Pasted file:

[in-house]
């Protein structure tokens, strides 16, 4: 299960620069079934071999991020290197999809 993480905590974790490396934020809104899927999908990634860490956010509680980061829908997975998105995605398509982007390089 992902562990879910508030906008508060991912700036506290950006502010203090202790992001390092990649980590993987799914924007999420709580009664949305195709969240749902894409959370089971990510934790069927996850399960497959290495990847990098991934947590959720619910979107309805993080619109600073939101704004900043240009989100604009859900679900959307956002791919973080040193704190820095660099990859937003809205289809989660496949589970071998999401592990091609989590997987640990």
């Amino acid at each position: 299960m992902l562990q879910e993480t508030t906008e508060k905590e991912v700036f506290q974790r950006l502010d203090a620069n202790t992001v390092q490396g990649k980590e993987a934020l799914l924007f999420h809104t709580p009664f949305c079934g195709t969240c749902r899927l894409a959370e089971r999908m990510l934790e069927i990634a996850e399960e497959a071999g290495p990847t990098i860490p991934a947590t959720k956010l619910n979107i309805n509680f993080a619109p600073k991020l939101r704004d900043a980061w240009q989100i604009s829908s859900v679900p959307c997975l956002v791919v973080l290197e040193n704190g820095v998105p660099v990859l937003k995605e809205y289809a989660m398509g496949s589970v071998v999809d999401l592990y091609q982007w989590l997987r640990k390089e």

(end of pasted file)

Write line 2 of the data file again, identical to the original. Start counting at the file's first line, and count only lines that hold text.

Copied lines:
């Protein structure tokens, strides 16, 4: 299960620069079934071999991020290197999809 993480905590974790490396934020809104899927999908990634860490956010509680980061829908997975998105995605398509982007390089 992902562990879910508030906008508060991912700036506290950006502010203090202790992001390092990649980590993987799914924007999420709580009664949305195709969240749902894409959370089971990510934790069927996850399960497959290495990847990098991934947590959720619910979107309805993080619109600073939101704004900043240009989100604009859900679900959307956002791919973080040193704190820095660099990859937003809205289809989660496949589970071998999401592990091609989590997987640990």